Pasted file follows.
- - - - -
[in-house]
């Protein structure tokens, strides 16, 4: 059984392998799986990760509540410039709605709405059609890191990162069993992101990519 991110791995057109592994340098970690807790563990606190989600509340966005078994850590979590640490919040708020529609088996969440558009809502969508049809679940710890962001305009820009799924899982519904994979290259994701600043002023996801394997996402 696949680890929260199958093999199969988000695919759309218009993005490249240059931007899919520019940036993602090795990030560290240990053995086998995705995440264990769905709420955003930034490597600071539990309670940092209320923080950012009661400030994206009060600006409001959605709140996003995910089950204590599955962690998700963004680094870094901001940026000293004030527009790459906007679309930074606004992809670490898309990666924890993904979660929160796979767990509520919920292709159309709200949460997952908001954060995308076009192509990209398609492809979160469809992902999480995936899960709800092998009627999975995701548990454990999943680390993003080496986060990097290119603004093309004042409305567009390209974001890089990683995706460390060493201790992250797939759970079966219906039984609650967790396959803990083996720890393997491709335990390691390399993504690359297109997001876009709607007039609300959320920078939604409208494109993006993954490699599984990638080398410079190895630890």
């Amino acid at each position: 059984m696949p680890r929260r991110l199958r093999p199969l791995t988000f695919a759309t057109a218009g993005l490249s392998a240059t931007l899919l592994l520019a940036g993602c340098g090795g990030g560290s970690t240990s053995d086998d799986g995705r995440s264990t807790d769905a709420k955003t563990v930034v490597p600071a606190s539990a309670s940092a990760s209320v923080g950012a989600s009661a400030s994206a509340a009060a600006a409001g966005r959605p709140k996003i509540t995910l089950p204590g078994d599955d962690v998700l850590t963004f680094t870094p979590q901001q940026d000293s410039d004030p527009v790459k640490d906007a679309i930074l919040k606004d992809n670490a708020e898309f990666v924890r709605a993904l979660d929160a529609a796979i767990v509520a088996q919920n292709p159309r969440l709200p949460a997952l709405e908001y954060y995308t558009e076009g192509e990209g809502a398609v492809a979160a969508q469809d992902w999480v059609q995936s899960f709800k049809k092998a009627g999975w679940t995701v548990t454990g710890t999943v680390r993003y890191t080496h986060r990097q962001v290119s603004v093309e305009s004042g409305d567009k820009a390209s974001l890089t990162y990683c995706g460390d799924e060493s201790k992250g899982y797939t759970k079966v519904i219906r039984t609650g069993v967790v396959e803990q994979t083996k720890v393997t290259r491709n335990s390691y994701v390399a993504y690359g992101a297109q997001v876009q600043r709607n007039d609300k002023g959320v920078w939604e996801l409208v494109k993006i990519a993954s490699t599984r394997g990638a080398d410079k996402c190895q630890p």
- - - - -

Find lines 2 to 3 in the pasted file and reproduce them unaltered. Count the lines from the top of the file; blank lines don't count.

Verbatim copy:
């Protein structure tokens, strides 16, 4: 059984392998799986990760509540410039709605709405059609890191990162069993992101990519 991110791995057109592994340098970690807790563990606190989600509340966005078994850590979590640490919040708020529609088996969440558009809502969508049809679940710890962001305009820009799924899982519904994979290259994701600043002023996801394997996402 696949680890929260199958093999199969988000695919759309218009993005490249240059931007899919520019940036993602090795990030560290240990053995086998995705995440264990769905709420955003930034490597600071539990309670940092209320923080950012009661400030994206009060600006409001959605709140996003995910089950204590599955962690998700963004680094870094901001940026000293004030527009790459906007679309930074606004992809670490898309990666924890993904979660929160796979767990509520919920292709159309709200949460997952908001954060995308076009192509990209398609492809979160469809992902999480995936899960709800092998009627999975995701548990454990999943680390993003080496986060990097290119603004093309004042409305567009390209974001890089990683995706460390060493201790992250797939759970079966219906039984609650967790396959803990083996720890393997491709335990390691390399993504690359297109997001876009709607007039609300959320920078939604409208494109993006993954490699599984990638080398410079190895630890």
């Amino acid at each position: 059984m696949p680890r929260r991110l199958r093999p199969l791995t988000f695919a759309t057109a218009g993005l490249s392998a240059t931007l899919l592994l520019a940036g993602c340098g090795g990030g560290s970690t240990s053995d086998d799986g995705r995440s264990t807790d769905a709420k955003t563990v930034v490597p600071a606190s539990a309670s940092a990760s209320v923080g950012a989600s009661a400030s994206a509340a009060a600006a409001g966005r959605p709140k996003i509540t995910l089950p204590g078994d599955d962690v998700l850590t963004f680094t870094p979590q901001q940026d000293s410039d004030p527009v790459k640490d906007a679309i930074l919040k606004d992809n670490a708020e898309f990666v924890r709605a993904l979660d929160a529609a796979i767990v509520a088996q919920n292709p159309r969440l709200p949460a997952l709405e908001y954060y995308t558009e076009g192509e990209g809502a398609v492809a979160a969508q469809d992902w999480v059609q995936s899960f709800k049809k092998a009627g999975w679940t995701v548990t454990g710890t999943v680390r993003y890191t080496h986060r990097q962001v290119s603004v093309e305009s004042g409305d567009k820009a390209s974001l890089t990162y990683c995706g460390d799924e060493s201790k992250g899982y797939t759970k079966v519904i219906r039984t609650g069993v967790v396959e803990q994979t083996k720890v393997t290259r491709n335990s390691y994701v390399a993504y690359g992101a297109q997001v876009q600043r709607n007039d609300k002023g959320v920078w939604e996801l409208v494109k993006i990519a993954s490699t599984r394997g990638a080398d410079k996402c190895q630890p």